Thursday, November 11, 2010

Spotting Invasive Plants

        We all know how invasive plants are a detriment to our ecosystems. They take over everything, leading to a lack of biodiversity. In NOFA's Guide to Organic Land Care, you can read an article by Andrew Keys, who stresses the importance of biodiversity and how damaging invasive plants can be to our ecosystems. In his article, "Native Plants Fight Back Against Invasive Species Eco-Attack", Keys says:

"Invasive out-compete whole communities of native plants, replacing ecosystems that support an abundance of life with communities that support little more than the invaders themselves...plants have evolved alongside other living things for millions of years and...when communities of invasive species replace native plant communities, that system falls apart."

        Fall is a good time to spot invasive plants. Take for example this picture taken by Bill Duesing near Southford Falls State Park in Oxford, CT.
        While that red may be intriguing to look at, it is actually Winged Euonymus, more commonly known as "Burning Bush". Burning Bush is an invasive species that make itself known by turning a bright scarlet in autumn. This species, which can grow up to 15 feet, will take over native shrubs making it impossible for plants underneath to survive.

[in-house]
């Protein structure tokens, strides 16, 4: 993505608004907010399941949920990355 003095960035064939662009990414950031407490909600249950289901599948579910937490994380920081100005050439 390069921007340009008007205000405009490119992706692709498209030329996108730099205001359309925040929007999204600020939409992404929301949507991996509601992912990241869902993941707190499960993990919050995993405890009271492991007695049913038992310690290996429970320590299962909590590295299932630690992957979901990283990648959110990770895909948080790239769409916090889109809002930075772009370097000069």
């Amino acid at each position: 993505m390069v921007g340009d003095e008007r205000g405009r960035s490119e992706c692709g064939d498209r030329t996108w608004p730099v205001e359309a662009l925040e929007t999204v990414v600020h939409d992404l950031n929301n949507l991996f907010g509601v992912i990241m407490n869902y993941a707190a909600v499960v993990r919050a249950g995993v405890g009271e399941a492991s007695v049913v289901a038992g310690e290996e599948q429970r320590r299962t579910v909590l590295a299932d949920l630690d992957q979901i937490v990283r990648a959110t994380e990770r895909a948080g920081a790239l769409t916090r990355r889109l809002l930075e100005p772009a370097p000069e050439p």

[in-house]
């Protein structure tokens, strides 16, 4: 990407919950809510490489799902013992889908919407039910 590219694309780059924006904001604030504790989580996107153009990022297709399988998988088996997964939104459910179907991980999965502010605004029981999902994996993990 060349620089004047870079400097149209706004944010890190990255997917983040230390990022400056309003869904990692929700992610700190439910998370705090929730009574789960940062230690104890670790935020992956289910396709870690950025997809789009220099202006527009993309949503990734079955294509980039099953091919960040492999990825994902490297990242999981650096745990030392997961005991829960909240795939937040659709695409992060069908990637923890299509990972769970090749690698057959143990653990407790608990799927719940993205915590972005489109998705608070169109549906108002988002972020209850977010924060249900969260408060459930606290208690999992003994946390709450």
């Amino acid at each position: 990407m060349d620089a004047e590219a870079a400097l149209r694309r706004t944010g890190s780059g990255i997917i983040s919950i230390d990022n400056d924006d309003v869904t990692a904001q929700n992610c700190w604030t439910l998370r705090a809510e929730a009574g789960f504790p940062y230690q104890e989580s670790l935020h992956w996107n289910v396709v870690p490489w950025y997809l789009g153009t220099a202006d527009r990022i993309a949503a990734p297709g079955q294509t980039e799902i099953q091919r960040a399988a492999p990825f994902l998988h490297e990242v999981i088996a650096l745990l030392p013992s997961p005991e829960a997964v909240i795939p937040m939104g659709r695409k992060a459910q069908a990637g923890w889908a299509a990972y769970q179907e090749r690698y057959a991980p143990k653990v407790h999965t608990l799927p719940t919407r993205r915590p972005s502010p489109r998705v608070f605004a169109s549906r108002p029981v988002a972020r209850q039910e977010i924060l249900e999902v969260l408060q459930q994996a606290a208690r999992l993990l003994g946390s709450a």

The most important step we can take to combat invasive plants is through early detection and rapid response (lesson learned while attending the CT Invasive Plant Working Group Symposium!). Once we allow a plant to grow, it can spread right before our eyes.
        Don't know where to start? Check out the website for the CT Invasive Plant Working group - They offer a full list of invasive plants in CT with fact sheets that tell you how to spot and remove various species of invasives.
        Want to read the rest of the Andrew Keys article? Click here! How about the entire NOFA Guide to Organic Land Care? Call the office 203-888-5146 and we'll send you one!

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